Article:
Bill Maher Shows Boise his 'Wide Stance'


Idaho may be one of the reddest states, but you wouldn't have know it in The Morrison Center on Saturday, Aug. 18.

A capacity crowd leapt to its feet, screaming, when comedian Bill Maher walked on stage, and it didn't quiet down much when audience members retook their seats a minute later.

"It is hard to get here," Maher cracked.

He then spent nearly two hours tearing apart Idaho's two chief industries—Republicans and religion—and waxing comedic about all manner of current events.

"Of course, Democrats are disappointing," he said. "That is what the D stands for, disappointment. Republicans use an R because that is the noise a pirate makes when he robs you."

But because he is disappointed in Democrats doesn't mean Maher, who contributed $1 million to President Barack Obama's campaign, is giving up on him.

"Obama is half black and half white," Maher said. "I think the first term was the white term and the second will be the black term."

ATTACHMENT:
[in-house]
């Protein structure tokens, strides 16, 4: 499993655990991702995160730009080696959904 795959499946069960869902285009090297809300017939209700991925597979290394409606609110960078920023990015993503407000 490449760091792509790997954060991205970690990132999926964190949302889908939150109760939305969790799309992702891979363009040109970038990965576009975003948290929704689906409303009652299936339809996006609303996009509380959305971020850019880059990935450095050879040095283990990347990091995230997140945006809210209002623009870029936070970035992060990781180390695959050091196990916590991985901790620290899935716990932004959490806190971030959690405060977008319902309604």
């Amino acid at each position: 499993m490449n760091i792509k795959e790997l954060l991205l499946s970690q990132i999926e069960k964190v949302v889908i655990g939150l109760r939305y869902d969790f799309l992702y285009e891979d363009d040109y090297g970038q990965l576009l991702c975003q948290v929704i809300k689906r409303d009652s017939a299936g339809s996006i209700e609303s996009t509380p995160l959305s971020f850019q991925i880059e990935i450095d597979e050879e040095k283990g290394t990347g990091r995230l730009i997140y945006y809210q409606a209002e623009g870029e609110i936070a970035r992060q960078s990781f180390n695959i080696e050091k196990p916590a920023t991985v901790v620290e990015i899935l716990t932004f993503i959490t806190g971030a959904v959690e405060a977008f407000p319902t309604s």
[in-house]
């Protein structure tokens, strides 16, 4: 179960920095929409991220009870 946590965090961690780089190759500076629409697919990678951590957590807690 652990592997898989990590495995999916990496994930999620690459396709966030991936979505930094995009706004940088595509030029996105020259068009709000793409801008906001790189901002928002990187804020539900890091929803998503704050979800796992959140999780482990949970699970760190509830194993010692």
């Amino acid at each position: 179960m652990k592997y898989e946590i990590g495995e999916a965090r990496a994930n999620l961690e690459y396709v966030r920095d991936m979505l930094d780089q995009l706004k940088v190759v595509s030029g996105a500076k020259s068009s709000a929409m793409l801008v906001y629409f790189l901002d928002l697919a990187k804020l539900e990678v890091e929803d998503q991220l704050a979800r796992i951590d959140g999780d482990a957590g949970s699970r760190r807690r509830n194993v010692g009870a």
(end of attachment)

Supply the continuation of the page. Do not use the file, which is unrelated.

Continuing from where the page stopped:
Maher then encouraged the president to run with it and grow an afro. He also referred to his current performance tour as his "making back my million tour."

But the biggest laughs of the evening came when Maher went after former Idaho Sen. Larry Craig. He dropped into the infamous "wide stance" to explain that America is still so homophobic that Craig would rather claim this position was how he pooped in a public bathroom than admit he might be gay. The crowd roared for nearly a minute.

"I think I might be stuck," Maher said, trying to stand up when the bit ended.

The only awkward moment of the evening came when Maher started a bit on things Mormons believe, realizing as the words came out of his mouth how heavily Mormon Boise is, and fumbling the first sentence. But he quickly recovered and had even skeptical audience members roaring with laughter about Mormon claims on the afterlife.

As much a pep talk for sanity and potty mouths as it was a comedy show, Maher was a welcome breath of a foul air. When he finished his set, he got his second standing ovation of the evening.